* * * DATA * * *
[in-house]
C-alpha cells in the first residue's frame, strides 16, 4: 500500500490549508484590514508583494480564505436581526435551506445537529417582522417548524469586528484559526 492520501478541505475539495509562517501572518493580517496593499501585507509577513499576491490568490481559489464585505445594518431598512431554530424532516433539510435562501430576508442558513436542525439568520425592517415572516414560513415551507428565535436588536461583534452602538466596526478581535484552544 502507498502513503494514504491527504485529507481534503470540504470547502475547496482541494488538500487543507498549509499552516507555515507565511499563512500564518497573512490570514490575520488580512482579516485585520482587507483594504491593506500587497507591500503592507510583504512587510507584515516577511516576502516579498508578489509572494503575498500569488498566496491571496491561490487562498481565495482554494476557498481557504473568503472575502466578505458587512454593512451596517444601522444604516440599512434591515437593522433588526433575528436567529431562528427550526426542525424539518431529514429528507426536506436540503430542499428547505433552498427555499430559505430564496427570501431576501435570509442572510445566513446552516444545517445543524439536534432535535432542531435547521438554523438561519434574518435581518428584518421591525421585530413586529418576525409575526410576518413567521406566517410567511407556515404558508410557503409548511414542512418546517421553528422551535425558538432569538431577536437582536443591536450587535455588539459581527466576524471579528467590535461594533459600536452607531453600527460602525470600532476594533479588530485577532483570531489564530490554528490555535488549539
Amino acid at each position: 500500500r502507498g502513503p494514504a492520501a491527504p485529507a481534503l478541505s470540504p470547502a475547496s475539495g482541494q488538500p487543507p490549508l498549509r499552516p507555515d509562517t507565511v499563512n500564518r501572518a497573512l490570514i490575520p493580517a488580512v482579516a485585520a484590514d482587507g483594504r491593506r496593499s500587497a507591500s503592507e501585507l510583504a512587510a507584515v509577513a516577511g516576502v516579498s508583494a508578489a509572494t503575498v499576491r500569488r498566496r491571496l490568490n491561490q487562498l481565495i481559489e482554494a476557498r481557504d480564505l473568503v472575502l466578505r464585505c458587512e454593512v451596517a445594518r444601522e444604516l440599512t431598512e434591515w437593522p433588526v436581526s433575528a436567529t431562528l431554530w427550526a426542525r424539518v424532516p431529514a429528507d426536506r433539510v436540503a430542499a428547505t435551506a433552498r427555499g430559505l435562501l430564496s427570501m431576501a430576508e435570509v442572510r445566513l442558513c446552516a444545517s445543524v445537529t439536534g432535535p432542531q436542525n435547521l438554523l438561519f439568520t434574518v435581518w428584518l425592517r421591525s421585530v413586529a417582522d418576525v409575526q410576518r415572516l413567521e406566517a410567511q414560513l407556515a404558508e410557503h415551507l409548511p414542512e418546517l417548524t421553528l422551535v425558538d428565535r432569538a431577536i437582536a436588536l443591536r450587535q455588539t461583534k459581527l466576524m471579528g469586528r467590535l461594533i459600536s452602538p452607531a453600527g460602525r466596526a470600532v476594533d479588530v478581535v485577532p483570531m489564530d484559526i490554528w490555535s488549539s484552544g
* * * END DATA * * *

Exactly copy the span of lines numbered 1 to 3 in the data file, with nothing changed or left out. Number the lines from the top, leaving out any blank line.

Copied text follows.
[in-house]
C-alpha cells in the first residue's frame, strides 16, 4: 500500500490549508484590514508583494480564505436581526435551506445537529417582522417548524469586528484559526 492520501478541505475539495509562517501572518493580517496593499501585507509577513499576491490568490481559489464585505445594518431598512431554530424532516433539510435562501430576508442558513436542525439568520425592517415572516414560513415551507428565535436588536461583534452602538466596526478581535484552544 502507498502513503494514504491527504485529507481534503470540504470547502475547496482541494488538500487543507498549509499552516507555515507565511499563512500564518497573512490570514490575520488580512482579516485585520482587507483594504491593506500587497507591500503592507510583504512587510507584515516577511516576502516579498508578489509572494503575498500569488498566496491571496491561490487562498481565495482554494476557498481557504473568503472575502466578505458587512454593512451596517444601522444604516440599512434591515437593522433588526433575528436567529431562528427550526426542525424539518431529514429528507426536506436540503430542499428547505433552498427555499430559505430564496427570501431576501435570509442572510445566513446552516444545517445543524439536534432535535432542531435547521438554523438561519434574518435581518428584518421591525421585530413586529418576525409575526410576518413567521406566517410567511407556515404558508410557503409548511414542512418546517421553528422551535425558538432569538431577536437582536443591536450587535455588539459581527466576524471579528467590535461594533459600536452607531453600527460602525470600532476594533479588530485577532483570531489564530490554528490555535488549539
Amino acid at each position: 500500500r502507498g502513503p494514504a492520501a491527504p485529507a481534503l478541505s470540504p470547502a475547496s475539495g482541494q488538500p487543507p490549508l498549509r499552516p507555515d509562517t507565511v499563512n500564518r501572518a497573512l490570514i490575520p493580517a488580512v482579516a485585520a484590514d482587507g483594504r491593506r496593499s500587497a507591500s503592507e501585507l510583504a512587510a507584515v509577513a516577511g516576502v516579498s508583494a508578489a509572494t503575498v499576491r500569488r498566496r491571496l490568490n491561490q487562498l481565495i481559489e482554494a476557498r481557504d480564505l473568503v472575502l466578505r464585505c458587512e454593512v451596517a445594518r444601522e444604516l440599512t431598512e434591515w437593522p433588526v436581526s433575528a436567529t431562528l431554530w427550526a426542525r424539518v424532516p431529514a429528507d426536506r433539510v436540503a430542499a428547505t435551506a433552498r427555499g430559505l435562501l430564496s427570501m431576501a430576508e435570509v442572510r445566513l442558513c446552516a444545517s445543524v445537529t439536534g432535535p432542531q436542525n435547521l438554523l438561519f439568520t434574518v435581518w428584518l425592517r421591525s421585530v413586529a417582522d418576525v409575526q410576518r415572516l413567521e406566517a410567511q414560513l407556515a404558508e410557503h415551507l409548511p414542512e418546517l417548524t421553528l422551535v425558538d428565535r432569538a431577536i437582536a436588536l443591536r450587535q455588539t461583534k459581527l466576524m471579528g469586528r467590535l461594533i459600536s452602538p452607531a453600527g460602525r466596526a470600532v476594533d479588530v478581535v485577532p483570531m489564530d484559526i490554528w490555535s488549539s484552544g